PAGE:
First and most importantly, I hope you and your loved ones and colleagues are safe. I hope you are reading this because you are indeed well and wanting to continue being productive in these strangest of times that we all find ourselves in.
We are entering what, for many people, will be a very different work environment and also most likely an unusual pace of work and changed level of oversight and immediate responsibility; more than usual, it will be up to you how much you are “Getting Things Done®”.
Like many of us, you probably have an increased desire to make a contribution, are aware of those you need to help, support and keep safe, have a new sense of what corporate and financial success/survival means and a desire to be the best version of yourself in these extreme times.
Your lists from just a few days ago might feel as though they are from a bygone age, from when you had different concerns and were directing yourself towards different outcomes and goals than you are focused on right now.
Here are 5 tips I hope will enable GTD® to keep helping you now:
1) Start with a review
You want to ensure your GTD system is set up to assist you in your current situation and where you’ll be working. This may mean adding a few new contexts lists and putting others on hold. Pruning out some of the items you now cannot move forward to allow space for other projects and actions which need your attention. I recommend my colleague Robert Peake’s powerful blog on the importance of sometimes scaling down with GTD in times of turmoil.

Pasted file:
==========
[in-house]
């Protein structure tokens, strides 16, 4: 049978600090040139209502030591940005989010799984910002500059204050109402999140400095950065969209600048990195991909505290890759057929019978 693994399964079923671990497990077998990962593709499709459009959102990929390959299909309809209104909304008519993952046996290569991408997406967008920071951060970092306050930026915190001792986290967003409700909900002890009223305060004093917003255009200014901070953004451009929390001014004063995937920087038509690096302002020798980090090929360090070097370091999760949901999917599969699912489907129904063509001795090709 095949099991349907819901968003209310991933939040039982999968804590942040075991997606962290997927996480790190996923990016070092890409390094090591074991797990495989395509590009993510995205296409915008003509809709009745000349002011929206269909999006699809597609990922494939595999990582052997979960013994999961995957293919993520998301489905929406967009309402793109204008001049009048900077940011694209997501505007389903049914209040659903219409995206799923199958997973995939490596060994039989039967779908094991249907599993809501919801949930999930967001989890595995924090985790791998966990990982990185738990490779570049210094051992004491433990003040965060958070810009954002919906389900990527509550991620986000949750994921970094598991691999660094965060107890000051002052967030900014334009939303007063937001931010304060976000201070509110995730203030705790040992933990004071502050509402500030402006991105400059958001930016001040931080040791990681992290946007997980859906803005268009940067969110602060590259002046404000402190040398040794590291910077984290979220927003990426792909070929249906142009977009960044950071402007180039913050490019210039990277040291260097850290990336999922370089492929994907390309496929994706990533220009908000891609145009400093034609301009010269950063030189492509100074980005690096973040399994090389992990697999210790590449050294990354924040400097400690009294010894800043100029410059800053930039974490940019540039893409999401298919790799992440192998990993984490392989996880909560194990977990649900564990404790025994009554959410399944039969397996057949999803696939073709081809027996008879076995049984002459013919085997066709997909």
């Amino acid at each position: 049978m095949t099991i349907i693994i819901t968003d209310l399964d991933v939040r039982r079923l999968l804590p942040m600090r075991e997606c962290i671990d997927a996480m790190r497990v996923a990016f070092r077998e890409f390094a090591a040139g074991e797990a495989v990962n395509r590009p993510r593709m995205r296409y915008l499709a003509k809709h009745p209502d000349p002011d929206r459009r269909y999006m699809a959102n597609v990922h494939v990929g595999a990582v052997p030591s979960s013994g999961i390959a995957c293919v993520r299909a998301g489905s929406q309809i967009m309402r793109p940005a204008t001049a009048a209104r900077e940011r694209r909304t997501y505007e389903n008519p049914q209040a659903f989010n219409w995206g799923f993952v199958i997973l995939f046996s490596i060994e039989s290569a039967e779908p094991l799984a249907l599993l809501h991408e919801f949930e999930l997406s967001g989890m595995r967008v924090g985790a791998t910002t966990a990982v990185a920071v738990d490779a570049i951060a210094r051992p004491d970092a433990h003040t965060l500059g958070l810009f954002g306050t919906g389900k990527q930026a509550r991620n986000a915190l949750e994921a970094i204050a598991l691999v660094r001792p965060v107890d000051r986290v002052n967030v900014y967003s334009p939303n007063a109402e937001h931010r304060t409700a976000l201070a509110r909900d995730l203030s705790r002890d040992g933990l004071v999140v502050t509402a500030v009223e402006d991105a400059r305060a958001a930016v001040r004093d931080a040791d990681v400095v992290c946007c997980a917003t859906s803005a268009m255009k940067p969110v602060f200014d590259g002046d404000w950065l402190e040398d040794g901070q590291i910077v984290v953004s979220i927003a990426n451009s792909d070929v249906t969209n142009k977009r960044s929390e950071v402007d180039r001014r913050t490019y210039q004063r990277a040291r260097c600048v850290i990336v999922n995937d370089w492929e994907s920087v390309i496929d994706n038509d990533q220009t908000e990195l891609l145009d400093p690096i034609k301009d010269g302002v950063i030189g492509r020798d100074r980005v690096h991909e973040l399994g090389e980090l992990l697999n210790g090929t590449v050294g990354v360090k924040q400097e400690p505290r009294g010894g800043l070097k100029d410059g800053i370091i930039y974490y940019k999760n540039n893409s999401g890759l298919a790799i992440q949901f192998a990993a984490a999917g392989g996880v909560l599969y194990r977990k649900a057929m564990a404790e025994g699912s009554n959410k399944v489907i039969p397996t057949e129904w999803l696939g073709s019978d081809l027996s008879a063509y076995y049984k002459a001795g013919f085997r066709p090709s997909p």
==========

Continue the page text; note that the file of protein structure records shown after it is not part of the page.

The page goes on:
2) Keep your calendar ‘real’ even when social distancing:
Don’t fall into the trap of thinking that, now so much has changed, and you don’t physically need to be in so many different locations, you don’t really need your diary up to date. There will be lots of things which need to be deleted from your calendar: meetings which can no longer happen face-to-face, lunches, after-work drinks and theatre trips which have been cancelled. Clear out what has been lost or cannot happen, pro-actively move some things to virtual meetings or telephone calls and keep a track of missed events in your GTD system to rebook when the time is right. Then you’ll have a calendar fit for use over the coming weeks and months; for planning new business activities as well as family group video calls.
3) Be aware of the structure of your days while remote working:
I get great benefit, when working on my own, by knowing clearly which stage of GTD I am actively involved in. So, if I am clearing out my inbox, I am ‘defining my work’ by Clarifying and Organising. If I am answering an unexpected telephone call, I am doing ‘work as it appears’ and if I am attending a pre-arranged video call or working off my Next Action lists then I am doing ‘defined work’ by Engaging. I can then give myself a mental ‘break’ by stopping Engaging and moving over to Clarifying, and even see unplanned work as a chance to refresh and recharge my cognitive batteries. I would encourage you to pay some attention to which stage you are in throughout the day and, by doing this, it should help you build trust that you are doing the right thing at the right time.
4) Productivity doesn’t just mean working flat out
We want to be meaningfully engaged with whatever we choose to do. That means that if you do decide to crank through a lot of professional work, you should be focused on that. This can be helped by having a dedicated workspace and the ability to limit distractions. If, however, you decide to use the time saved on commuting to go for a lunchtime family walk, you should also be fully focused on that and the people you’re with. Being ‘present’ is invaluable, especially in challenging times.
5) Consider your Higher Horizons of Focus for motivation
For me, if ever I’m feeling unmotivated, a quick travel up my Horizons to the top, where I see things like “Be a loved husband and father”, “Have those closest to me financially secure”, “Strive for wisdom”, “Nurture life-long friendships” and “Be supremely healthy and take active pleasure in that” soon gets me wanting to make progress towards some of that. This higher perspective can keep your day-to-day stuff mindful of the bigger picture.
Stay safe and look after you and yours.